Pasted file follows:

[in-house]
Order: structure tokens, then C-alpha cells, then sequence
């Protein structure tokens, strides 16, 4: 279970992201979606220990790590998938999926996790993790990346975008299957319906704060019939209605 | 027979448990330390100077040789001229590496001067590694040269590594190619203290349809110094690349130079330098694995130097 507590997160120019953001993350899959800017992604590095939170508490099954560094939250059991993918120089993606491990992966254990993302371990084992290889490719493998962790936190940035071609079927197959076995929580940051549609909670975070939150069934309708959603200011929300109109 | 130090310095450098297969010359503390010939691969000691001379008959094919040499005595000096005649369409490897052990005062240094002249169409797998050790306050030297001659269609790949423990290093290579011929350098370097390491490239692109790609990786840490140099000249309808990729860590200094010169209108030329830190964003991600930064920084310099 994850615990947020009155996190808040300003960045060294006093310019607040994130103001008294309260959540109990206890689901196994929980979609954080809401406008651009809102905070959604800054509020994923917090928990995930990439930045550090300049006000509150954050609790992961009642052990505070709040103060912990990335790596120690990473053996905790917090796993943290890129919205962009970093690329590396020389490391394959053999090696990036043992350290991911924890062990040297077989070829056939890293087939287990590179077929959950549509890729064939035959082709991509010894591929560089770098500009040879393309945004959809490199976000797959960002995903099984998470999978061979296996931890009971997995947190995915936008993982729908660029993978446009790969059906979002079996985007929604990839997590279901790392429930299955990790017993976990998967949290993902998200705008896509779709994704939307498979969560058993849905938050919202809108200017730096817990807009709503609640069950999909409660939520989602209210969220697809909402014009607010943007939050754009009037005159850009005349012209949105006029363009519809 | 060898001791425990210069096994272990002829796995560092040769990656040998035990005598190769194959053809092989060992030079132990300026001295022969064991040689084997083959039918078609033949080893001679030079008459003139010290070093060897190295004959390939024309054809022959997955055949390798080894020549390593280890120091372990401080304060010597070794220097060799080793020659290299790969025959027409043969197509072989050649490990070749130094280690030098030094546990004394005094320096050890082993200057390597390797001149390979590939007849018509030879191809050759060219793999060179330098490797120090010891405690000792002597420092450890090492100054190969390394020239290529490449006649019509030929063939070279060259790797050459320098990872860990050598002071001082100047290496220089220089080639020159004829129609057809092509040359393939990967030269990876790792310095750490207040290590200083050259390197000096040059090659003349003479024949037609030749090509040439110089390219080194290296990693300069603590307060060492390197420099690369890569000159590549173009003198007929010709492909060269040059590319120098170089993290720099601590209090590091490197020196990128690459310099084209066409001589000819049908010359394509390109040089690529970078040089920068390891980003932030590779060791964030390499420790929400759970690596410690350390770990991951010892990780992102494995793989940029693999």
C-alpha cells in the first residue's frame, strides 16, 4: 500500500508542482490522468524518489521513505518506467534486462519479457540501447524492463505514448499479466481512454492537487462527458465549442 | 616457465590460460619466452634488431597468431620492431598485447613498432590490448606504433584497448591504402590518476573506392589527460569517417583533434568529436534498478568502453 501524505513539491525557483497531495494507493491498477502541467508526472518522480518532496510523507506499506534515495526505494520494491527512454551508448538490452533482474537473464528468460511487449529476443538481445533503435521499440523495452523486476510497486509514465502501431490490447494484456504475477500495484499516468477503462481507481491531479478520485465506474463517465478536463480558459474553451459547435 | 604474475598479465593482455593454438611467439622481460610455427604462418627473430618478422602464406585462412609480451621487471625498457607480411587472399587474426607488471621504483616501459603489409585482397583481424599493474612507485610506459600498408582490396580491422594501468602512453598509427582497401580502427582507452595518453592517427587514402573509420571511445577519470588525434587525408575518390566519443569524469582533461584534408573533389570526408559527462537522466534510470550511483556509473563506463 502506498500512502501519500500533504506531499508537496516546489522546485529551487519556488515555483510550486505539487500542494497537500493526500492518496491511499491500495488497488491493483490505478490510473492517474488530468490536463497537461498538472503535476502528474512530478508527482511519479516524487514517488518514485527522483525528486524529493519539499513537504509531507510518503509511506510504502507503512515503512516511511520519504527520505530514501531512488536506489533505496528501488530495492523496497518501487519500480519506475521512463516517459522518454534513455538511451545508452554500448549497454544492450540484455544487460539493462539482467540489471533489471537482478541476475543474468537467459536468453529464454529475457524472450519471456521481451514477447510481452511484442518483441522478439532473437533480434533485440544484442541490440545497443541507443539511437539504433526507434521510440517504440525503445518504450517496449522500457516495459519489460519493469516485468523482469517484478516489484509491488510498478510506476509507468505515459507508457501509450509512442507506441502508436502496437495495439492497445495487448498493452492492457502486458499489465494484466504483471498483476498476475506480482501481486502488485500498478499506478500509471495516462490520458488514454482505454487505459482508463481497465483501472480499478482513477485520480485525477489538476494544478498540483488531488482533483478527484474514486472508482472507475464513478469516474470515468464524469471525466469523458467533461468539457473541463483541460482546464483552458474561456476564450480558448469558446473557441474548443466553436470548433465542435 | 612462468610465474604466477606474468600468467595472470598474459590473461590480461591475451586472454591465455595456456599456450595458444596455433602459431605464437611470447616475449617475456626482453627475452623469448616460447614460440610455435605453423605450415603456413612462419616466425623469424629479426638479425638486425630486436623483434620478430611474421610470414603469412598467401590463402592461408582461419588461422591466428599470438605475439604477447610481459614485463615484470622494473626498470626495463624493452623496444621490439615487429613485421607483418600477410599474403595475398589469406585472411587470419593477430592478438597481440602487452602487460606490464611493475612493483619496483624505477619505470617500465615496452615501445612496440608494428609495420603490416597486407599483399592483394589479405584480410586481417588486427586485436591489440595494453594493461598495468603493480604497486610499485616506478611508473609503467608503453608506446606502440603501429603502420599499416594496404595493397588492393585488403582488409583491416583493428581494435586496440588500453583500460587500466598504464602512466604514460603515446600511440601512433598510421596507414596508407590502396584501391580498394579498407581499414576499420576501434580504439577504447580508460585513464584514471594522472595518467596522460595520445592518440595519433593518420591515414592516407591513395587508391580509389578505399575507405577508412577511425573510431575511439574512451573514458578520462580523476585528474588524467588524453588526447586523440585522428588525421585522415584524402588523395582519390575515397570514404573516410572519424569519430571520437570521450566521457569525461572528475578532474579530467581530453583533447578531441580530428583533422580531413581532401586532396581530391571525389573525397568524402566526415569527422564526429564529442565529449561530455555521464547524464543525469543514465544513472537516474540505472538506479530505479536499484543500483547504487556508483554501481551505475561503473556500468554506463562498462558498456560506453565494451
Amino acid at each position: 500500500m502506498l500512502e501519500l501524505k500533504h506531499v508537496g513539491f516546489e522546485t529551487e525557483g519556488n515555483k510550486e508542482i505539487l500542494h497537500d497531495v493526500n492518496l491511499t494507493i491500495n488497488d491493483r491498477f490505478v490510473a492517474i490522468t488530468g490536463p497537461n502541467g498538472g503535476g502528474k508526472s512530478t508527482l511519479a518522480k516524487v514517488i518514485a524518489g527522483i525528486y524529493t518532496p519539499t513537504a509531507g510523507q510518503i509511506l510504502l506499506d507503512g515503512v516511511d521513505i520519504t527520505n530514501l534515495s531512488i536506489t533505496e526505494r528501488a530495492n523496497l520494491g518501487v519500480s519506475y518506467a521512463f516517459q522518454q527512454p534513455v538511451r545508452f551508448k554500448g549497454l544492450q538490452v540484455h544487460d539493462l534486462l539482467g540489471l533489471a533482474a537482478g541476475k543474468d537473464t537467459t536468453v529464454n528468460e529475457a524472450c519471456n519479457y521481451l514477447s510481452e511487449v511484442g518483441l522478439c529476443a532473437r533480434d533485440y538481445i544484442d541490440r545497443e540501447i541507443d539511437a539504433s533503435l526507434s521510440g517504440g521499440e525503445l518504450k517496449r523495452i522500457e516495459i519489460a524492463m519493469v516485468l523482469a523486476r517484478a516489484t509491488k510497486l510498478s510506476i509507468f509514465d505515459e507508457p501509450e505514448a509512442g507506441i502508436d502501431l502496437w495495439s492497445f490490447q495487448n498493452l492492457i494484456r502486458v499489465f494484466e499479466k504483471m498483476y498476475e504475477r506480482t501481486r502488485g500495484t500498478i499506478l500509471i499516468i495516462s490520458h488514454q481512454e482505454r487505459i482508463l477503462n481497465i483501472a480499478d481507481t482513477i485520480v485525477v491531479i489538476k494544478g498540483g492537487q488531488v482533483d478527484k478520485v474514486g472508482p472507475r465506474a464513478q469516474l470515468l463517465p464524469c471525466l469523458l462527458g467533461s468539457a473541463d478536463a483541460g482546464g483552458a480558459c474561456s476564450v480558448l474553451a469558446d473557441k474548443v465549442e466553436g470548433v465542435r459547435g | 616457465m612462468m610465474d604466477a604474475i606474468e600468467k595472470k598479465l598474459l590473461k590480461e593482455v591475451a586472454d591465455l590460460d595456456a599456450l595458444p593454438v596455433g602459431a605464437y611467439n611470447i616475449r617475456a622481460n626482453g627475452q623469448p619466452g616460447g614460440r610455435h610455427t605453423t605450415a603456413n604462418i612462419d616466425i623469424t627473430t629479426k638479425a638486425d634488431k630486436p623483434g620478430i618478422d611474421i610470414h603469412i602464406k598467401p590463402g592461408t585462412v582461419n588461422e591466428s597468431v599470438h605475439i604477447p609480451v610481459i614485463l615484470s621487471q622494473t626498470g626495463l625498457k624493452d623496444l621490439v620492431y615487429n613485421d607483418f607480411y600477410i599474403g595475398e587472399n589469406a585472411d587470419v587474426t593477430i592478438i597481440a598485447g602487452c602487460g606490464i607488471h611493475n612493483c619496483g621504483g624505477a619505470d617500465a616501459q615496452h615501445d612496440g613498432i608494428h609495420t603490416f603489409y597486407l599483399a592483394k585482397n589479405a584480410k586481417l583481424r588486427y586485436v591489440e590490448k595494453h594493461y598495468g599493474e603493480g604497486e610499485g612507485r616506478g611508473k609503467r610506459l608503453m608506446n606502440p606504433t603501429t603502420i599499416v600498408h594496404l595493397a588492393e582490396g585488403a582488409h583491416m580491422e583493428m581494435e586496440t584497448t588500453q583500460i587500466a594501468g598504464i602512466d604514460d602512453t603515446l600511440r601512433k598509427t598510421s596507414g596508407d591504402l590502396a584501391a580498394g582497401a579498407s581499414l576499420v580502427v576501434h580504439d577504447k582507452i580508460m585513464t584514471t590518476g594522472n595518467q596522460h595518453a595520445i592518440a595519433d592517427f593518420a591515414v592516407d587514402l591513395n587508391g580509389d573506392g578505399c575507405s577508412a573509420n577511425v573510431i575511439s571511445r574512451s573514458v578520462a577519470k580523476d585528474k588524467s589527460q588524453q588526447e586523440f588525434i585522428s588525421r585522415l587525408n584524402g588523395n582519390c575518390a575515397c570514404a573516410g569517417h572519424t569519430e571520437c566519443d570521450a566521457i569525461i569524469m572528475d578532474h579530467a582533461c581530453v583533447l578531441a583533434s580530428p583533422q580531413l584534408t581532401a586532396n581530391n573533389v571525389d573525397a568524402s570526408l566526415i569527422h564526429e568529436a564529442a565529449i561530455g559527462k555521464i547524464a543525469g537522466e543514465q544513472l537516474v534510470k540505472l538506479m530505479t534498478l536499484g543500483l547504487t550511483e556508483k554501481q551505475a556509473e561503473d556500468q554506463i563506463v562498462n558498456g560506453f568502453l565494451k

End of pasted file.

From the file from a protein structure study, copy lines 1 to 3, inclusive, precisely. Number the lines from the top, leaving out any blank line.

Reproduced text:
[in-house]
Order: structure tokens, then C-alpha cells, then sequence
């Protein structure tokens, strides 16, 4: 279970992201979606220990790590998938999926996790993790990346975008299957319906704060019939209605 | 027979448990330390100077040789001229590496001067590694040269590594190619203290349809110094690349130079330098694995130097 507590997160120019953001993350899959800017992604590095939170508490099954560094939250059991993918120089993606491990992966254990993302371990084992290889490719493998962790936190940035071609079927197959076995929580940051549609909670975070939150069934309708959603200011929300109109 | 130090310095450098297969010359503390010939691969000691001379008959094919040499005595000096005649369409490897052990005062240094002249169409797998050790306050030297001659269609790949423990290093290579011929350098370097390491490239692109790609990786840490140099000249309808990729860590200094010169209108030329830190964003991600930064920084310099 994850615990947020009155996190808040300003960045060294006093310019607040994130103001008294309260959540109990206890689901196994929980979609954080809401406008651009809102905070959604800054509020994923917090928990995930990439930045550090300049006000509150954050609790992961009642052990505070709040103060912990990335790596120690990473053996905790917090796993943290890129919205962009970093690329590396020389490391394959053999090696990036043992350290991911924890062990040297077989070829056939890293087939287990590179077929959950549509890729064939035959082709991509010894591929560089770098500009040879393309945004959809490199976000797959960002995903099984998470999978061979296996931890009971997995947190995915936008993982729908660029993978446009790969059906979002079996985007929604990839997590279901790392429930299955990790017993976990998967949290993902998200705008896509779709994704939307498979969560058993849905938050919202809108200017730096817990807009709503609640069950999909409660939520989602209210969220697809909402014009607010943007939050754009009037005159850009005349012209949105006029363009519809 | 060898001791425990210069096994272990002829796995560092040769990656040998035990005598190769194959053809092989060992030079132990300026001295022969064991040689084997083959039918078609033949080893001679030079008459003139010290070093060897190295004959390939024309054809022959997955055949390798080894020549390593280890120091372990401080304060010597070794220097060799080793020659290299790969025959027409043969197509072989050649490990070749130094280690030098030094546990004394005094320096050890082993200057390597390797001149390979590939007849018509030879191809050759060219793999060179330098490797120090010891405690000792002597420092450890090492100054190969390394020239290529490449006649019509030929063939070279060259790797050459320098990872860990050598002071001082100047290496220089220089080639020159004829129609057809092509040359393939990967030269990876790792310095750490207040290590200083050259390197000096040059090659003349003479024949037609030749090509040439110089390219080194290296990693300069603590307060060492390197420099690369890569000159590549173009003198007929010709492909060269040059590319120098170089993290720099601590209090590091490197020196990128690459310099084209066409001589000819049908010359394509390109040089690529970078040089920068390891980003932030590779060791964030390499420790929400759970690596410690350390770990991951010892990780992102494995793989940029693999």